On the Spot: Matthew Sweet

‘What’s the most important lesson history has taught me? It’s not about you.’

Matthew SweetWhy are you a historian of the Victorian era?
I’m more a journalist who loves archives, but I became a Victorianist in 1989 after an epiphanic moment involving a paper knife and the Bodleian’s copy of Wilkie Collins’ Basil. My last book was about Vietnam deserters and the CIA. Like Snow White, I drifted.

What’s the most important lesson history has taught you?
It’s not about you.

Which book has had the greatest influence on you?
Kevin Brownlow’s The Parade’s Gone By.

What book in your field should everyone read?
If I’m a Victorianist, then Elaine Showalter’s The Female Malady. On CIA matters, Karen M. Paget’s Patriotic Betrayal. On film, Brownlow.

Which moment would you most like to go back to?
Stratford-upon-Avon, 1965, for David Warner’s Hamlet. I’d go on a Saturday night so I could catch a lost episode of Doctor Who. I know it’s not the Kennedy Assassination or the Gettysburg Address, but I wouldn’t want to damage the causal nexus.

Which historian has had the greatest influence on you?
Raphael Samuel.

Which person in history would you most like to have met?
Mary Elizabeth Braddon. Or Theda Bara.

How many languages do you have?
This question shames me.

What’s the most exciting field in history today?
The digitisation of archives.

What historical topic have you changed your mind on?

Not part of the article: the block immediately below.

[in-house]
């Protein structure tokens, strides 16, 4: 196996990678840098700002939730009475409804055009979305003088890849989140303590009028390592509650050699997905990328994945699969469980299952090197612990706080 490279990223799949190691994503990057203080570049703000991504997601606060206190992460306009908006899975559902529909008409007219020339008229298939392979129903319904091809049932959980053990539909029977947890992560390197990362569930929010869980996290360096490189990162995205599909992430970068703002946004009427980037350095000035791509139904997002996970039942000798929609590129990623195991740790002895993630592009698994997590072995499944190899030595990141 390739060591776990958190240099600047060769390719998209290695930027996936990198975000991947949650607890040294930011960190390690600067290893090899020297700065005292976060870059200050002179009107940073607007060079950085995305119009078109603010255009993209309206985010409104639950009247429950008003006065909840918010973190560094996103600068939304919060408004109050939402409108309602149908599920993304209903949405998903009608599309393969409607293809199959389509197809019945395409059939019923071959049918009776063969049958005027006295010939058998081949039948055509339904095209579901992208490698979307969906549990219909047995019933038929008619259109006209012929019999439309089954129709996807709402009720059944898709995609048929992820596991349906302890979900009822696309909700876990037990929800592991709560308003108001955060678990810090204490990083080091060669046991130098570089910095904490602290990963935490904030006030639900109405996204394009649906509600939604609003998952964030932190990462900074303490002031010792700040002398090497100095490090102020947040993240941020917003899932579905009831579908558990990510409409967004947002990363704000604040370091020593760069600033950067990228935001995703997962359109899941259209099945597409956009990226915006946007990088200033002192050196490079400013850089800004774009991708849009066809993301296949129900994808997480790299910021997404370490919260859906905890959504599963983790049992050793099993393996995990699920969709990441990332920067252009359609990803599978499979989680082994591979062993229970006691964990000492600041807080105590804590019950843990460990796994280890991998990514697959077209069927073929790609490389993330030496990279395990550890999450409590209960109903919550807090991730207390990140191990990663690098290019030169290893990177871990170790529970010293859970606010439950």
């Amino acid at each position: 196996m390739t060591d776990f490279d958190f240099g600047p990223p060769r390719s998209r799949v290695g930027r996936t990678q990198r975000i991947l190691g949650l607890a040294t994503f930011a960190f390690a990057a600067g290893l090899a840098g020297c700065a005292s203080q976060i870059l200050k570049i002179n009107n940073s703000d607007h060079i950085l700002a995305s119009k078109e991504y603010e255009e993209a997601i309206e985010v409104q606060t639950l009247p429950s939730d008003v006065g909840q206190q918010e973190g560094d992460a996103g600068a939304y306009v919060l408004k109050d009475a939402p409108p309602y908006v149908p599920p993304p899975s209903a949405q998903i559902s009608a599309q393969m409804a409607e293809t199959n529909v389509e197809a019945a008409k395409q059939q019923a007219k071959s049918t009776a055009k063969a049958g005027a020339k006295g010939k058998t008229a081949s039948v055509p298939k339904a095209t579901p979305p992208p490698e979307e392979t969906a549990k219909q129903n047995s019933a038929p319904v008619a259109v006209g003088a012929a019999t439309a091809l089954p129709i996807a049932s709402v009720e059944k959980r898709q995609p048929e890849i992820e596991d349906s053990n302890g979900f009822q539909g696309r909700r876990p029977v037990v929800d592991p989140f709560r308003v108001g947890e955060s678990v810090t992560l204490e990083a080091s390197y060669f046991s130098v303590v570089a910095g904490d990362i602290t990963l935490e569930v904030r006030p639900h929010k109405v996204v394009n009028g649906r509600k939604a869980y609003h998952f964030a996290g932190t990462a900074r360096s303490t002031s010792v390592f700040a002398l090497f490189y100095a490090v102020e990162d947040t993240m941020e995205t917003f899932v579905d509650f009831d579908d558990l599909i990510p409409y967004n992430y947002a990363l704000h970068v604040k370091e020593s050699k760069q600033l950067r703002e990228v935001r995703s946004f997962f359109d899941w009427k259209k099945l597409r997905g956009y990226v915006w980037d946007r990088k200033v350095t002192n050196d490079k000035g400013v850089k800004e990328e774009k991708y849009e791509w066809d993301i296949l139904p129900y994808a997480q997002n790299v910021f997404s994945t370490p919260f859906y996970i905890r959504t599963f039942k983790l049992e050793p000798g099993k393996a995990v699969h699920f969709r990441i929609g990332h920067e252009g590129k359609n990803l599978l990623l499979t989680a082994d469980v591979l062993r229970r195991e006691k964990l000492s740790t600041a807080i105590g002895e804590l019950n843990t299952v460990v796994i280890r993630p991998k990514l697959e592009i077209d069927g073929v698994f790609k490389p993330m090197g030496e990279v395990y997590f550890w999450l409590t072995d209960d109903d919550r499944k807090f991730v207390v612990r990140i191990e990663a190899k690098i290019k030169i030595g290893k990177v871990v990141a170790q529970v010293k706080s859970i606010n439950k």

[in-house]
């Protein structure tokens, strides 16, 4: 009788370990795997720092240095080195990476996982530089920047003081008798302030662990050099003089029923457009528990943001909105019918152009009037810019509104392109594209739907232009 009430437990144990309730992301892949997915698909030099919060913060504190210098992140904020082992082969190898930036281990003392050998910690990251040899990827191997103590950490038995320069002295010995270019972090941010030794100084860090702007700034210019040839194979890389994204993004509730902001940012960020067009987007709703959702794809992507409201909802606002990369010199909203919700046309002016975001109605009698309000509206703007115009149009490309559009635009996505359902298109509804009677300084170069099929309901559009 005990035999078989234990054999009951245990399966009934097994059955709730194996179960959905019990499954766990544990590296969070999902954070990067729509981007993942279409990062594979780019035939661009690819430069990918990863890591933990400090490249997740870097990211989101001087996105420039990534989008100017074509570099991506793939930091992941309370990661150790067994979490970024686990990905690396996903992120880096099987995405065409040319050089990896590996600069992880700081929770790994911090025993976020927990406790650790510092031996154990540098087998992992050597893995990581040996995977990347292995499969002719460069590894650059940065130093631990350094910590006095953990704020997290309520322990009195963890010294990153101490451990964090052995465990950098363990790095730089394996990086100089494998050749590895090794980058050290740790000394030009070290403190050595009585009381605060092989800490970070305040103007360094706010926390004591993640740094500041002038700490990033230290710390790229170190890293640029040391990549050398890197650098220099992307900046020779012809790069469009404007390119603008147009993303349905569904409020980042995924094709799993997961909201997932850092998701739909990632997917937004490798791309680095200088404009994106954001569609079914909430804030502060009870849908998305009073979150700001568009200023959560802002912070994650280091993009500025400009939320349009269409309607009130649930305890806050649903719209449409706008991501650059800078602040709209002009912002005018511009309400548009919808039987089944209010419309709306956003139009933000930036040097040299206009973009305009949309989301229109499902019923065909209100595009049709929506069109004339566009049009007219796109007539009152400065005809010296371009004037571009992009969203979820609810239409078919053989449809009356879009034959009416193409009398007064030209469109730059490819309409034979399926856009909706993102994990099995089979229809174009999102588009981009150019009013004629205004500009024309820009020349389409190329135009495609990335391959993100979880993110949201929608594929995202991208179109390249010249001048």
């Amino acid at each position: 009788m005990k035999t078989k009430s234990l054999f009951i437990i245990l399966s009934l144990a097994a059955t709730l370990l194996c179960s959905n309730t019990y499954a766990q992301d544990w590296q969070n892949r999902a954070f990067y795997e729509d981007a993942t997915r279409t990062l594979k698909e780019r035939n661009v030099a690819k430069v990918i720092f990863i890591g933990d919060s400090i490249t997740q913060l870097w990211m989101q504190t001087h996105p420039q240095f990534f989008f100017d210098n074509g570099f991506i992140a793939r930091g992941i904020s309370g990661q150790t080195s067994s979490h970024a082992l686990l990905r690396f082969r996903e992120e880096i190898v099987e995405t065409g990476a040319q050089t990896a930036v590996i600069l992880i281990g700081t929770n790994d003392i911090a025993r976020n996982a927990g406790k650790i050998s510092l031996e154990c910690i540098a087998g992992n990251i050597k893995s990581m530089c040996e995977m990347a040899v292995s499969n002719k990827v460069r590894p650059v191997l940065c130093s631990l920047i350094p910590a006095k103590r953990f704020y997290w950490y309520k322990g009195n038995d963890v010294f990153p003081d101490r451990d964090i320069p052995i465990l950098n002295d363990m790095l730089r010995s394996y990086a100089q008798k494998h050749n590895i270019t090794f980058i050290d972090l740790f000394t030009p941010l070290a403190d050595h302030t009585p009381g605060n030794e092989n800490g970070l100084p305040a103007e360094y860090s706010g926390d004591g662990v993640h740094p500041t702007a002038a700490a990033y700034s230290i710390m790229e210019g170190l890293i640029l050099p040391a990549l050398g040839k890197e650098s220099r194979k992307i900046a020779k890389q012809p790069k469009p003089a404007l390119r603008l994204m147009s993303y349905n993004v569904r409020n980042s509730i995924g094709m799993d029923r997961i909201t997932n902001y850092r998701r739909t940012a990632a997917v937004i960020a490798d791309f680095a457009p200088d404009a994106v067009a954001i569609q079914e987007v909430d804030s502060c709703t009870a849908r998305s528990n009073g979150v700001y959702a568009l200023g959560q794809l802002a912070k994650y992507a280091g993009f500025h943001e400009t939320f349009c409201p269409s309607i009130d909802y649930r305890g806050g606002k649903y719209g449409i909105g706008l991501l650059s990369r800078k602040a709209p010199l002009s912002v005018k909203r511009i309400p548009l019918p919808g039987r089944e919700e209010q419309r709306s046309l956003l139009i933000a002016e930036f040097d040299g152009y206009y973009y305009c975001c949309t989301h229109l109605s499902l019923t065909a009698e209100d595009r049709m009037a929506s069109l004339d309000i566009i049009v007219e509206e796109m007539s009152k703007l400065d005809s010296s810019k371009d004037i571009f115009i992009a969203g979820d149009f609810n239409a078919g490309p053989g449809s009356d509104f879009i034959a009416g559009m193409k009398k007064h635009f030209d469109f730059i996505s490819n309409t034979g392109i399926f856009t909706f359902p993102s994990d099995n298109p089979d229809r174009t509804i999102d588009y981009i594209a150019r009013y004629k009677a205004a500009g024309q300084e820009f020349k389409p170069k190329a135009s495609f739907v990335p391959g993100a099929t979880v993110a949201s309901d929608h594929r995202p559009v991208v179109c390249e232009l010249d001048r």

Hallie Rubenhold’s The Five transformed my understanding of the Whitechapel murders.

Which genre of history do you like least?
History that omits domestic detail.

Is there a major historical text you have not read?
Loads. Churchill’s History of the English-Speaking Peoples for one.

What’s your favourite archive?
The International Institute of Social History in Amsterdam. There is a free espresso machine.

What’s the best museum?
The Heraklion Archaeological Museum. Blew my mind.

Normans or Anglo-Saxons?

Rome or Athens?

Braudel or Gibbon?

Michelangelo or Frida Kahlo?
Frida Kahlo.

What’s the most common misconception about your field? 
That journalists don’t know how to use archives.

What will future generations judge us most harshly for? 
Our neglect of the comprehensive school system.

Matthew Sweet’s books include Inventing the Victorians (2001). He presents Free Thinking and Sound of Cinema on BBC Radio 3 and The Philosopher’s Arms on BBC Radio 4.


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